Age UK states that there are 3.6 million older people in the UK living alone, of which 2 million are aged 75+. This group is particularly vulnerable to social isolation – which can cause feelings of loneliness, as well as impact physical and mental health.  Here, we explore how an ageing population may affect social isolation, what effects it can have on those suffering, and how social care may help to combat this for the elderly.

Is the population ageing?

Yes, it is. According to a recent article in The Telegraph that examined new ONS data, “the number of over 85s in the UK is set to double within the next 25 years”. This has “prompted concern from elderly care charities and campaigners who fear than an ageing population is set to deepen an ever-worsening social care crisis”. With the number of elderly people in the UK rising year on year, it’s not particularly surprising that many are facing social isolation. In fact, the article states that “one in three over-65s live alone, and one in ten have no children” meaning they have very little interaction with people on a daily or even weekly basis.

So, what is social isolation?

Social isolation is a near or complete lack of connection between a person and the society they live in. It is common for people to mistake social isolation with loneliness – but these are in fact two very different things. Social isolation is based on the physical number of contacts a person has with others. Whereas loneliness is a feeling that occurs when a person is not getting their desired amount of interaction with others – which can differ depending on the individual.

What effects can social isolation have?

Naturally, people are drawn to others. We rely on social connection to survive, and experience emotional satisfaction from regular contact with others. Social connection is hugely important for both our physical and mental health. According to Age UK, being isolated and feeling alone “can be as harmful for our health as smoking 15 cigarettes a day”. Loneliness is linked with “depression, sleep problems, impaired cognitive health, heightened vascular resistance, hypertension, psychological stress and mental health problems”. And, their figures state that 1.9 million older people often feel ignored or invisible. That’s a shocking amount of people suffering from loneliness and/or social isolation. So, what can be done to increase social interaction for the elderly?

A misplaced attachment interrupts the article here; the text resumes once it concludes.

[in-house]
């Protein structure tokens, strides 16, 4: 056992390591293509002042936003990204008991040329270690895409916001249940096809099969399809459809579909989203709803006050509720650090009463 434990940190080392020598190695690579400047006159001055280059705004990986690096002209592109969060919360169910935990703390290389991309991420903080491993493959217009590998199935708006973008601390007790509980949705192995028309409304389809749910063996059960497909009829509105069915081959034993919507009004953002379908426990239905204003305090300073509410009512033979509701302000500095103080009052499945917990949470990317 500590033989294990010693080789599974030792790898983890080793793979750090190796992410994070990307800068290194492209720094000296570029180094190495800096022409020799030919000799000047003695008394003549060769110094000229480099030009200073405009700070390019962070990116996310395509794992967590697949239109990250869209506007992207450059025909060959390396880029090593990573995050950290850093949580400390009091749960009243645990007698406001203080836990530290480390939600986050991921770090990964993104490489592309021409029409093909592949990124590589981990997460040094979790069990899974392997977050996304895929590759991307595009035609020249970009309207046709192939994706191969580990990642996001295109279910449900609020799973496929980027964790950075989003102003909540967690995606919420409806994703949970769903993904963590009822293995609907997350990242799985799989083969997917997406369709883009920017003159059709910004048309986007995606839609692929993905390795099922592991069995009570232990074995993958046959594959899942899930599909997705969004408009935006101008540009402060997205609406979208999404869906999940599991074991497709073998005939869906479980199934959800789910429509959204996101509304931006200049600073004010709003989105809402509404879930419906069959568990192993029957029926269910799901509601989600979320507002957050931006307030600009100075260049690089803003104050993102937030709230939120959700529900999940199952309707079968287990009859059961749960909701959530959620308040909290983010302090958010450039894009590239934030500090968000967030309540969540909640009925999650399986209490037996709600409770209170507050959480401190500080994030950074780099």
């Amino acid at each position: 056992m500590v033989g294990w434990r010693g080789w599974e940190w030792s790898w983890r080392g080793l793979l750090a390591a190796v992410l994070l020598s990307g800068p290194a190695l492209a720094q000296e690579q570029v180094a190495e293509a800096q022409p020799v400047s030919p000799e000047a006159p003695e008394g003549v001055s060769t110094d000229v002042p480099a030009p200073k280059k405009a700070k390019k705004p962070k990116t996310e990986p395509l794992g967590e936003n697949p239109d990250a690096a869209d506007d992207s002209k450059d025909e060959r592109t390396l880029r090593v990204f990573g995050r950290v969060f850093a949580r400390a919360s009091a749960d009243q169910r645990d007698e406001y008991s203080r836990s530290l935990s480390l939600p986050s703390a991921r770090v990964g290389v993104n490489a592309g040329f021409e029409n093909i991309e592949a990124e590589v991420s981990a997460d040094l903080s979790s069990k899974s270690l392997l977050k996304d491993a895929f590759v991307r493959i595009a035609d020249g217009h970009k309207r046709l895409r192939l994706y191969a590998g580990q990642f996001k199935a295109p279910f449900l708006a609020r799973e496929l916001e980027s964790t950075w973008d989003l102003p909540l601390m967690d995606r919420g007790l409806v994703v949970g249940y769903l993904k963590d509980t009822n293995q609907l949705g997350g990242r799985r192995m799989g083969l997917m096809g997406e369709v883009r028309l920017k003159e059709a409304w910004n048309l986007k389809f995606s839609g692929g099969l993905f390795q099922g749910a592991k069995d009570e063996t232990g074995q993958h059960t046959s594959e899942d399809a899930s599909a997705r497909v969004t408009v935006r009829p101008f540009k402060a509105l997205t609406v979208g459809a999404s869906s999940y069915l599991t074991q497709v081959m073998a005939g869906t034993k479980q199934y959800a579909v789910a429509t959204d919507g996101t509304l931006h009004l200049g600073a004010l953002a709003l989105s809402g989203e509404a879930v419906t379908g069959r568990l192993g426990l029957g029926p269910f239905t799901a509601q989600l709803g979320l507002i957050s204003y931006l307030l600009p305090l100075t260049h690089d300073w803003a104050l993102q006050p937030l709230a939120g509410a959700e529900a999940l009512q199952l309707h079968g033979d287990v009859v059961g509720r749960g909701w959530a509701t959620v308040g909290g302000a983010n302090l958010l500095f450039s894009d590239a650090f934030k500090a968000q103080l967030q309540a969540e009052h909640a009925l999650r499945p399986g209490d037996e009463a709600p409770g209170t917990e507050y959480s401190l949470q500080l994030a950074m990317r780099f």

How social care can decrease social isolation

The key to decreasing social isolation is simply to increase the number of contacts a person has. As people get older, the chance they live alone increases. This may be because their partner has passed away, and their own children now live with their partner and/or children.  By introducing elderly people into a care home environment, they can become part of a community, where they can connect with other people in a similar situation as well as the care staff. Providing regular tasks and jobs for them to complete may help to give them a sense of purpose, as well as regular groups or clubs that they can attend. Something as simple as eating meals together in a group will help to increase the number of interactions a person has.

Care homes should also look to increase interactions in the community outside of the care home, by taking residents to local shops, medical appointments or for other days out. There are many companies such as Allied Fleet that provide vehicles tailored for care home use that will help those operating care homes to take elderly residents out and about – experiencing the interactions that they need.

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